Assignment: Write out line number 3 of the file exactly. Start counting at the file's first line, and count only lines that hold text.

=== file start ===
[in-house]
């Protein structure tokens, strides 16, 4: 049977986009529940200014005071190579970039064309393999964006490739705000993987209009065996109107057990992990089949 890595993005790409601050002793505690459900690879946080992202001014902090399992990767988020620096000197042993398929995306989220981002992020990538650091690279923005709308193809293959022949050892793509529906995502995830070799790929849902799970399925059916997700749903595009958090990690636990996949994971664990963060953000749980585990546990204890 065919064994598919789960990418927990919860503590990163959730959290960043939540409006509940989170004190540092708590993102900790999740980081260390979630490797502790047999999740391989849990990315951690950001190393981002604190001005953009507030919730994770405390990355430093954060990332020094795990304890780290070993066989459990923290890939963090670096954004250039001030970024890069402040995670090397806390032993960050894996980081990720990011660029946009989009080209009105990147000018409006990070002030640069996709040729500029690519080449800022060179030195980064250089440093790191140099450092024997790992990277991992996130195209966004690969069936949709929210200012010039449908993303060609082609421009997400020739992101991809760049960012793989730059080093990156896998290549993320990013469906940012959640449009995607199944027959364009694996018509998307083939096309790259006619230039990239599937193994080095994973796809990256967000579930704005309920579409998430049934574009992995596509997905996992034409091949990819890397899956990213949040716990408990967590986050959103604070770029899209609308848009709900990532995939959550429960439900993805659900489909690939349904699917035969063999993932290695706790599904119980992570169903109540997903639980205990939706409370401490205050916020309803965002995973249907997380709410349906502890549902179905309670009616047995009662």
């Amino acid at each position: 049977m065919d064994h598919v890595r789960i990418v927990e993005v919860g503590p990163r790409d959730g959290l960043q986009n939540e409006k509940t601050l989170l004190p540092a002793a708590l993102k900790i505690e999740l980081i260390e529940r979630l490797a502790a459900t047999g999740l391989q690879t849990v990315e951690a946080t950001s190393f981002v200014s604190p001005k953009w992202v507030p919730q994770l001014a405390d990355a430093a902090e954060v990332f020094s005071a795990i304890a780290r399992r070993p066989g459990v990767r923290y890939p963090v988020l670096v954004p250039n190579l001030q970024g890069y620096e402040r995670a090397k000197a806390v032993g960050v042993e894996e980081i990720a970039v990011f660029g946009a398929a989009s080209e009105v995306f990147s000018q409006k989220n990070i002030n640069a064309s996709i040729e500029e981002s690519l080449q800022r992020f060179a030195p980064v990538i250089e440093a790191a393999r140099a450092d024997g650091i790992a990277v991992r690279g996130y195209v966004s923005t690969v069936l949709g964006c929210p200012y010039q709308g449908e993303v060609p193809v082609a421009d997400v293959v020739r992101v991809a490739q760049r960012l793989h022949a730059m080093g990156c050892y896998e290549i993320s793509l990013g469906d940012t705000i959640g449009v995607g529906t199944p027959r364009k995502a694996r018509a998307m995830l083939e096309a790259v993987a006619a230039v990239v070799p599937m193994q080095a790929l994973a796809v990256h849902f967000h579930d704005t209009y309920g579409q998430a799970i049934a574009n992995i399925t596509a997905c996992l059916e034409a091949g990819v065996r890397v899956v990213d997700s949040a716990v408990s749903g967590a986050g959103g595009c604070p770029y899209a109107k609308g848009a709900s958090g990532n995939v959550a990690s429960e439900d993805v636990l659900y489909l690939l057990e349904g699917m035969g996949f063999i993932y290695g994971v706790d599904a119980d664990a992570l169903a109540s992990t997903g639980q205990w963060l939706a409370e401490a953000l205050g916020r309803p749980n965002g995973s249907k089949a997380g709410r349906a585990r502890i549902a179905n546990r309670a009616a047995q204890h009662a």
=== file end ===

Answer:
């Amino acid at each position: 049977m065919d064994h598919v890595r789960i990418v927990e993005v919860g503590p990163r790409d959730g959290l960043q986009n939540e409006k509940t601050l989170l004190p540092a002793a708590l993102k900790i505690e999740l980081i260390e529940r979630l490797a502790a459900t047999g999740l391989q690879t849990v990315e951690a946080t950001s190393f981002v200014s604190p001005k953009w992202v507030p919730q994770l001014a405390d990355a430093a902090e954060v990332f020094s005071a795990i304890a780290r399992r070993p066989g459990v990767r923290y890939p963090v988020l670096v954004p250039n190579l001030q970024g890069y620096e402040r995670a090397k000197a806390v032993g960050v042993e894996e980081i990720a970039v990011f660029g946009a398929a989009s080209e009105v995306f990147s000018q409006k989220n990070i002030n640069a064309s996709i040729e500029e981002s690519l080449q800022r992020f060179a030195p980064v990538i250089e440093a790191a393999r140099a450092d024997g650091i790992a990277v991992r690279g996130y195209v966004s923005t690969v069936l949709g964006c929210p200012y010039q709308g449908e993303v060609p193809v082609a421009d997400v293959v020739r992101v991809a490739q760049r960012l793989h022949a730059m080093g990156c050892y896998e290549i993320s793509l990013g469906d940012t705000i959640g449009v995607g529906t199944p027959r364009k995502a694996r018509a998307m995830l083939e096309a790259v993987a006619a230039v990239v070799p599937m193994q080095a790929l994973a796809v990256h849902f967000h579930d704005t209009y309920g579409q998430a799970i049934a574009n992995i399925t596509a997905c996992l059916e034409a091949g990819v065996r890397v899956v990213d997700s949040a716990v408990s749903g967590a986050g959103g595009c604070p770029y899209a109107k609308g848009a709900s958090g990532n995939v959550a990690s429960e439900d993805v636990l659900y489909l690939l057990e349904g699917m035969g996949f063999i993932y290695g994971v706790d599904a119980d664990a992570l169903a109540s992990t997903g639980q205990w963060l939706a409370e401490a953000l205050g916020r309803p749980n965002g995973s249907k089949a997380g709410r349906a585990r502890i549902a179905n546990r309670a009616a047995q204890h009662a």